Dry docked

For the fourth straight night, the sun was setting at exactly 6:47pm. It would start dipping toward the horizon slowly, then slip below the waterline as if being cranked by some plebian sun god servant. There was an exact moment when you knew the sun had set. It was usually marked by someone in the vicinity saying, “There it goes.”

Shortly after the nightly “there it goes,” my wife made a similarly obvious declaration.

Stirring a plastic cup of gingerale, she looked into nothing and said, “Life is too short to not live like this.”

It’s something that most people on vacation usually think. However, after sitting in silence for a few minutes, we quietly agreed that life was, indeed, too short. More importantly, we needed to find a way to live like that.

The island of Aruba is a beautiful one. It is not lush and full of rain forests. It is a desert with one medium-sized city and a few poor barios. The back side of the island is unpaved and only suitable for 4×4 vehicles. Wild dogs roam, shade themselves under giant rocks, and will utter frightening barks when startled (note: even upon the suggestion of your wife, do not jump up on big rocks without first checking under them).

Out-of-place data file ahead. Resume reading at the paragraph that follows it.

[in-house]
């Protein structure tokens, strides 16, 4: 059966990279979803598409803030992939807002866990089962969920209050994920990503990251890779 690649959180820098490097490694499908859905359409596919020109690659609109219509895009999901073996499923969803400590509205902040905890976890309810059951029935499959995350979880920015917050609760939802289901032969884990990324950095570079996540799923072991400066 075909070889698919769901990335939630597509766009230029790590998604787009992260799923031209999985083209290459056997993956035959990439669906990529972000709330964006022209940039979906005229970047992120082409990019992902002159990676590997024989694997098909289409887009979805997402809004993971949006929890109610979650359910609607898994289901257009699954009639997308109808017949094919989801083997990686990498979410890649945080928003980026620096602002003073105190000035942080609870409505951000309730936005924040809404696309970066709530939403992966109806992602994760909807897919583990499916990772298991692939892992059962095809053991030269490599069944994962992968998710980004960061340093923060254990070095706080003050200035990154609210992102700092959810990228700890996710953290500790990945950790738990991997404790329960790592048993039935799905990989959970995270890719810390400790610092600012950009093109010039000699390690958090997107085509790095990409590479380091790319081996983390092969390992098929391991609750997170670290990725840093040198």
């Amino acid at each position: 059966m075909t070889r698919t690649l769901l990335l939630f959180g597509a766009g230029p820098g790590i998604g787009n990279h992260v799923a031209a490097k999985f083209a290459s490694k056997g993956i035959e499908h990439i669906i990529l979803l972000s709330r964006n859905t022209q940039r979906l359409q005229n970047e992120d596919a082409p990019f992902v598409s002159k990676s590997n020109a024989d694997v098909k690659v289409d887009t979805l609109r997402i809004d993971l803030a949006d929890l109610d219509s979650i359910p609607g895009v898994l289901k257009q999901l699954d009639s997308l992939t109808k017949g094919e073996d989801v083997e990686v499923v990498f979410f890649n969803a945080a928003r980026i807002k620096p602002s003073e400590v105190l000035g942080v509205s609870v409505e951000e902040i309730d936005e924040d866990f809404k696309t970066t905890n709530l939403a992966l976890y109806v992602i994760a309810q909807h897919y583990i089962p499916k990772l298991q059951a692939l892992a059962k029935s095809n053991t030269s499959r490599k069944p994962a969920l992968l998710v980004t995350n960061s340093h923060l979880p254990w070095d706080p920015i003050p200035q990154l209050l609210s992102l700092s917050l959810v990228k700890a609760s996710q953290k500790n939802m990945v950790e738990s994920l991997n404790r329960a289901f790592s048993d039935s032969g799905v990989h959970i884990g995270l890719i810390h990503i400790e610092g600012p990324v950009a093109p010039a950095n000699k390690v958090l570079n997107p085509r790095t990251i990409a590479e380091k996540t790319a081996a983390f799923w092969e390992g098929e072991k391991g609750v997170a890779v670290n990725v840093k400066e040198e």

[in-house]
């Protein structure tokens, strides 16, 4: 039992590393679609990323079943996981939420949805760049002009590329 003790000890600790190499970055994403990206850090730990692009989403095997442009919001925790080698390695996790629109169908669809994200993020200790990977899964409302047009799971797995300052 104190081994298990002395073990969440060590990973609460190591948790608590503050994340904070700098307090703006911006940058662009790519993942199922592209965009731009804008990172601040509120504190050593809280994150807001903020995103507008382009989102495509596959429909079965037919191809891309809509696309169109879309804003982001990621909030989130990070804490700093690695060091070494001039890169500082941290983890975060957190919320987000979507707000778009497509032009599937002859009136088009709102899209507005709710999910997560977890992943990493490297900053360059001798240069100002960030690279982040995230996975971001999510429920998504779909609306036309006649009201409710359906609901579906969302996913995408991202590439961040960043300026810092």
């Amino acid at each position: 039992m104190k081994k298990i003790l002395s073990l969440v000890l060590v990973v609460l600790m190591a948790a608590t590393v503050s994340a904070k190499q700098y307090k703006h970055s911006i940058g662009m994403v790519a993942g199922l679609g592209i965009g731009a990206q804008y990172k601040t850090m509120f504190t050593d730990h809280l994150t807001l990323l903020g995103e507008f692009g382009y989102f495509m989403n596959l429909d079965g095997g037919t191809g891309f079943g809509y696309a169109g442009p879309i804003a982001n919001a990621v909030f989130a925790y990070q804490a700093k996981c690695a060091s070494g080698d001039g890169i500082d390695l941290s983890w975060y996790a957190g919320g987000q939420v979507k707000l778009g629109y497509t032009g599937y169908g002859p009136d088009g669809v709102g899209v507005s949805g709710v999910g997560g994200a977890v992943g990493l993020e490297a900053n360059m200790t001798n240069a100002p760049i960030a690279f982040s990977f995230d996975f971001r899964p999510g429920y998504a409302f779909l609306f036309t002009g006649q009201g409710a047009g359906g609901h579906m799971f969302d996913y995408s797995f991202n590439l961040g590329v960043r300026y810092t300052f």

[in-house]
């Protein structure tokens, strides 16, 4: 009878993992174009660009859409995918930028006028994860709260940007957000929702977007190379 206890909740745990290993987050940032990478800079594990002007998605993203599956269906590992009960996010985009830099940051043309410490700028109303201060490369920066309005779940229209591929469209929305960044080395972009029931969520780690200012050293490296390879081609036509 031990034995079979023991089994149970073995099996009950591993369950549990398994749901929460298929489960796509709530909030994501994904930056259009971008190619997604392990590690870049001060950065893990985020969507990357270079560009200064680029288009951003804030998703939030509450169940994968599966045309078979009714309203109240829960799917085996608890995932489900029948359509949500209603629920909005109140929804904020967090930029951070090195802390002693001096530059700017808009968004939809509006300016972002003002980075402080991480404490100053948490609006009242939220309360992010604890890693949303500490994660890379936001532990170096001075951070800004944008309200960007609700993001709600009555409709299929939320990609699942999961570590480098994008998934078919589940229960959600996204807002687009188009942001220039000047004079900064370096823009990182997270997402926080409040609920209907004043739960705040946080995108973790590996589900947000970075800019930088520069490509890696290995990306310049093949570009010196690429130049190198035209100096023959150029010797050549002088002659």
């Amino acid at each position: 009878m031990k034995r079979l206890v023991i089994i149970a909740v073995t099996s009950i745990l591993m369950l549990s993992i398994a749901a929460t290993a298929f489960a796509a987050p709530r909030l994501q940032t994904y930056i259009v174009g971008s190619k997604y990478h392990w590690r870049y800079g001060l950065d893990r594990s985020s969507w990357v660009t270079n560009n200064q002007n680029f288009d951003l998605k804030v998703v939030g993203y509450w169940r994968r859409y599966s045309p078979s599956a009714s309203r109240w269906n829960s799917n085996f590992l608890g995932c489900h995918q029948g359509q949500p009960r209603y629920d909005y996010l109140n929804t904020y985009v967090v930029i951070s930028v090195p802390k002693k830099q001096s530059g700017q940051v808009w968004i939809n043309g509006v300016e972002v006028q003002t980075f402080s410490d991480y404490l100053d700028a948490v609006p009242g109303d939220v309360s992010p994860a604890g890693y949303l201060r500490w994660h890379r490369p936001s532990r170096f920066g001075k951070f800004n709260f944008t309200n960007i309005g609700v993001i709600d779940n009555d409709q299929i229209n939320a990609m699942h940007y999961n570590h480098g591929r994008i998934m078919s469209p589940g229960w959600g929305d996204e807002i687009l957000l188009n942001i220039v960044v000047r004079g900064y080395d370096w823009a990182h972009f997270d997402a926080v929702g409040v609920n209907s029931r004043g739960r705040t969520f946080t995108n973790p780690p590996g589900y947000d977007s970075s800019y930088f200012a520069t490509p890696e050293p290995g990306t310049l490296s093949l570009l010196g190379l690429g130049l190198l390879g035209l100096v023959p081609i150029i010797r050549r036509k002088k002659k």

That may sound uninviting, but it is not. The water is blue and clear. The days are warm, but breezy. The palm trees provide welcome shade. The nights are warm, as well. The island sits less than 20 miles off the coast of Venezuela. Beautiful latin women with intoxicating accents fill the beaches, chirping at their children, and taking care of their equally beautiful men.

I would not–as some we met had–move to Aruba. Despite its oil refinery and large capital city, it is still basically a third world country. However, I will go back. It was too nice not to.

But as life is too short not to live like that, I think I will search for ways to live in such peace. I may be able to do that from home.

Now, I’m back to eating lunch at my desk. Even if my office had windows, the would not look out to sea. When I’m finished eating, there will not be time for an afternoon nap or exhilarating walk on the beach. There is work to be done.

I don’t mind working for a living. I was raised to do as such. However, the practice if living for work may soon fall by the wayside.

Now I need to call the airline. It delivered my luggage intact. However, I think the airport crew forgot to load my head. It’s still sitting somewhere in Aruba, undoubtedly sipping on a drink and getting ready for 6:47.

Brad Willis

Brad Willis is a writer based in Greenville, South Carolina. Willis spent a decade as an award-winning broadcast journalist. He has worked as a freelance writer, columnist, and professional blogger since 2005. He has also served as a commentator and guest on a wide variety of television, radio, and internet shows.

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